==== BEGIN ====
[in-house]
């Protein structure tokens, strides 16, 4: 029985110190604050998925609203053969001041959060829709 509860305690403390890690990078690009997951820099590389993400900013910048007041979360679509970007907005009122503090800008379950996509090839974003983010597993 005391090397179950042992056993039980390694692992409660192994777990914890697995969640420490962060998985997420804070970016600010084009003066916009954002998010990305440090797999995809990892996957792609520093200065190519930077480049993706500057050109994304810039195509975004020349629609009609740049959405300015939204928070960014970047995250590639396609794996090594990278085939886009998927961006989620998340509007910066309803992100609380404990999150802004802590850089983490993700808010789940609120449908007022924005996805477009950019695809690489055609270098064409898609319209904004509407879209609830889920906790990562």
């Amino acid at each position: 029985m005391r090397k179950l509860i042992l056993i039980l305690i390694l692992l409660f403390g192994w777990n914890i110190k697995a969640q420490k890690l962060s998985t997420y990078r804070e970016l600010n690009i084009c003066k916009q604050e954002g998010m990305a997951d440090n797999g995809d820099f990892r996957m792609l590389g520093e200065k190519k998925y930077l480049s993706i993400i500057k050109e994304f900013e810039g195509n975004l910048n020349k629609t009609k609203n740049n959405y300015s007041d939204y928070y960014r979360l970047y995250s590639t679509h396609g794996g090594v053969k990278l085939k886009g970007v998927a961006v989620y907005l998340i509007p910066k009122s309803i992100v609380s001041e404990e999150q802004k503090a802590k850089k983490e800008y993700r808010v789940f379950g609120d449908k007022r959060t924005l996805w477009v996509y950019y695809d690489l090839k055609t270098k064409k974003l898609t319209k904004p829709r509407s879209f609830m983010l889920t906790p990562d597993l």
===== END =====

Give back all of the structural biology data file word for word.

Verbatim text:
[in-house]
């Protein structure tokens, strides 16, 4: 029985110190604050998925609203053969001041959060829709 509860305690403390890690990078690009997951820099590389993400900013910048007041979360679509970007907005009122503090800008379950996509090839974003983010597993 005391090397179950042992056993039980390694692992409660192994777990914890697995969640420490962060998985997420804070970016600010084009003066916009954002998010990305440090797999995809990892996957792609520093200065190519930077480049993706500057050109994304810039195509975004020349629609009609740049959405300015939204928070960014970047995250590639396609794996090594990278085939886009998927961006989620998340509007910066309803992100609380404990999150802004802590850089983490993700808010789940609120449908007022924005996805477009950019695809690489055609270098064409898609319209904004509407879209609830889920906790990562």
């Amino acid at each position: 029985m005391r090397k179950l509860i042992l056993i039980l305690i390694l692992l409660f403390g192994w777990n914890i110190k697995a969640q420490k890690l962060s998985t997420y990078r804070e970016l600010n690009i084009c003066k916009q604050e954002g998010m990305a997951d440090n797999g995809d820099f990892r996957m792609l590389g520093e200065k190519k998925y930077l480049s993706i993400i500057k050109e994304f900013e810039g195509n975004l910048n020349k629609t009609k609203n740049n959405y300015s007041d939204y928070y960014r979360l970047y995250s590639t679509h396609g794996g090594v053969k990278l085939k886009g970007v998927a961006v989620y907005l998340i509007p910066k009122s309803i992100v609380s001041e404990e999150q802004k503090a802590k850089k983490e800008y993700r808010v789940f379950g609120d449908k007022r959060t924005l996805w477009v996509y950019y695809d690489l090839k055609t270098k064409k974003l898609t319209k904004p829709r509407s879209f609830m983010l889920t906790p990562d597993l």